Murray Hill has practically every store, bank, and necessity you can think of. 34th and 42nd street have all the name brands you want. Banana Republic, Express, H&M and local discount stores. A variety of banks form Capitol One, Chase, Bank of America and TD are represented (there are more). There is stretch on Park Avenue called 'Furniture Row' where basically you can get all different types of furniture from the name brands to local designers. A 24-hour hardware store opened just a while ago in case you need that 3am screwdriver or mixing bowl.
There are plenty of all night old fashioned dinners and upscale delis so you never have to worry about takeout food either. There is every cuisine available in Murray Hill from Turkish to Thai and at every price range. For a late night slice of real NYC pizza head to Pizza 33, one of the best in the city. A real gem also is Curry Hill which is made up of a couple of streets in the high 20's packed with authentic Indian food including 'Curry in a Hurry' which is cheap and good. There are also plenty of 24-hour delis and diners around for late night munchies or booze. The Patty Melt at the Gemini Diner has been rocking as well lately. Just don't expect to find many trendy boutique stores and coffee houses like you would find in the Village.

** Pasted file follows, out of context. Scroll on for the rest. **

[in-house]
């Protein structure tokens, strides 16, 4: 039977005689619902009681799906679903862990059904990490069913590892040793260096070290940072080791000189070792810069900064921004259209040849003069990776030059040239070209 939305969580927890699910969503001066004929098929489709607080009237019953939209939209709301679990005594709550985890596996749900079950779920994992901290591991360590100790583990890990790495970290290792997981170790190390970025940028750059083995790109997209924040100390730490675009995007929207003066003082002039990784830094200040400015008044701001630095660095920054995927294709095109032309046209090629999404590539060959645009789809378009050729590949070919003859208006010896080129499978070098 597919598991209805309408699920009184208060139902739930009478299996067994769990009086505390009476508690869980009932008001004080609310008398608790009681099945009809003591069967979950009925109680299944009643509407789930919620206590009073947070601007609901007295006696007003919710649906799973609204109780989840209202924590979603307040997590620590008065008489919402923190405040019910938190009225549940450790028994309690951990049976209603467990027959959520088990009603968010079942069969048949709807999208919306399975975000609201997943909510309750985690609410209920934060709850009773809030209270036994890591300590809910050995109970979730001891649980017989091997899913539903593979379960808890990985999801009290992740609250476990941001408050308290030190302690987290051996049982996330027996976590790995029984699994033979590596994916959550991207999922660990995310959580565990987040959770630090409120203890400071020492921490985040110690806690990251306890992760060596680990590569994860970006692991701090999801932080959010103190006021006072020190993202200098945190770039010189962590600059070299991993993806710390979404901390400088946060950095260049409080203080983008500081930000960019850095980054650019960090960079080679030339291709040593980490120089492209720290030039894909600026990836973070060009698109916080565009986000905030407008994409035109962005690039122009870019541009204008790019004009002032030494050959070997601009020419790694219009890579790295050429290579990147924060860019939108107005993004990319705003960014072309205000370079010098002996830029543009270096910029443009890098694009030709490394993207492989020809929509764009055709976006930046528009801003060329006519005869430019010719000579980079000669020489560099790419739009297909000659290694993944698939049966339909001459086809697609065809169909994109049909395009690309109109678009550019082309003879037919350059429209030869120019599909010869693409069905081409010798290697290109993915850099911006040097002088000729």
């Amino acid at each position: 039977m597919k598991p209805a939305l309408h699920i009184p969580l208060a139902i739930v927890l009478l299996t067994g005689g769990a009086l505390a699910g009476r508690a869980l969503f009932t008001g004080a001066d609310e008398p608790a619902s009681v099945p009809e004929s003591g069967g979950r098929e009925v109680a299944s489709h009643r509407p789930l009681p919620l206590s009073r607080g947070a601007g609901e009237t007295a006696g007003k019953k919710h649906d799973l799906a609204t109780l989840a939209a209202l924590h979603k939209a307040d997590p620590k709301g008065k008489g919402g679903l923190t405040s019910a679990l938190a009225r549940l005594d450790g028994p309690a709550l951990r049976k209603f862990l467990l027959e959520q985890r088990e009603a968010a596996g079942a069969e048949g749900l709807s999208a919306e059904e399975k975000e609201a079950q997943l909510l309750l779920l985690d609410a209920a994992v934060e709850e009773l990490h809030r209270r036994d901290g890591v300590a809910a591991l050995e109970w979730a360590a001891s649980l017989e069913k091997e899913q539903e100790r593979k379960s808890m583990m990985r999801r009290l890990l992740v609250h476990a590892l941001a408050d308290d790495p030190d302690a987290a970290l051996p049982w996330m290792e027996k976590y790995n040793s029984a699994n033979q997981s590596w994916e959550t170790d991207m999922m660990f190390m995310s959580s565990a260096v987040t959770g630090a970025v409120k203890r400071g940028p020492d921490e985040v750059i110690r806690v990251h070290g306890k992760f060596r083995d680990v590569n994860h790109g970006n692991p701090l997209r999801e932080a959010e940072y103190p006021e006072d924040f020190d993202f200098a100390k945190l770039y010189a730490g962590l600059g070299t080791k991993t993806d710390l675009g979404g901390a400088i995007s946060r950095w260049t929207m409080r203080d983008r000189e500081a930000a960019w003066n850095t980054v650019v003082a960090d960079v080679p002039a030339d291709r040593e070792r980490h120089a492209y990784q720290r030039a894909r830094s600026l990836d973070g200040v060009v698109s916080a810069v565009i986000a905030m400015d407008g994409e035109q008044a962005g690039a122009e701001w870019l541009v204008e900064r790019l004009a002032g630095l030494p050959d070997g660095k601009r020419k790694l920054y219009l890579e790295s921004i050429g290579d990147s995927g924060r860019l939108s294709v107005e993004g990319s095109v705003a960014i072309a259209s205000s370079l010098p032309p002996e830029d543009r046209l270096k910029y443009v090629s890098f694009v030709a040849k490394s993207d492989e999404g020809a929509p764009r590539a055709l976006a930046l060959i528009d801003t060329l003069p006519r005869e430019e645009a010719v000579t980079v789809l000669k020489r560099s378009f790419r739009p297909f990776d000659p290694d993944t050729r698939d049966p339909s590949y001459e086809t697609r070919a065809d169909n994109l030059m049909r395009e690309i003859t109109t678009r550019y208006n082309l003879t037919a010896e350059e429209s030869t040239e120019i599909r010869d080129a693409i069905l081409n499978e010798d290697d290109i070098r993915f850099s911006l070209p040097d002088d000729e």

In the Hill you have the 6-train subway running 24 hours seven days a week (all NYC subways are 24/7). Unlike the west side, which has more than one subway line, the 6-train is the only option on the east side but it does run regularly and is very reliable. It's cleaner and safer than most other trains as well. To get cross-town you can take the 7-subway train at Grand Central Station, which is a beautiful to look at as well.
There are also plenty of buses. The 34th street and 42nd street bus can take you cross-town to the west side and there are a couple of avenue lines that can take you up and down Manhattan. Just beware that traffic can make the daily commute on these buses very annoying and tedious. If you're driving, the Queens midtown tunnel is right in your backyard as well as the FDR Drive which is one of the main highways in the city. Parking in this neighborhood (like all Manhattan neighborhoods) is a disaster. You can get a garage space, but that will run you $275.00/month and up. Beware, if you want to live near the water but plan to use the 6-train to get around, you're in store for a long walk!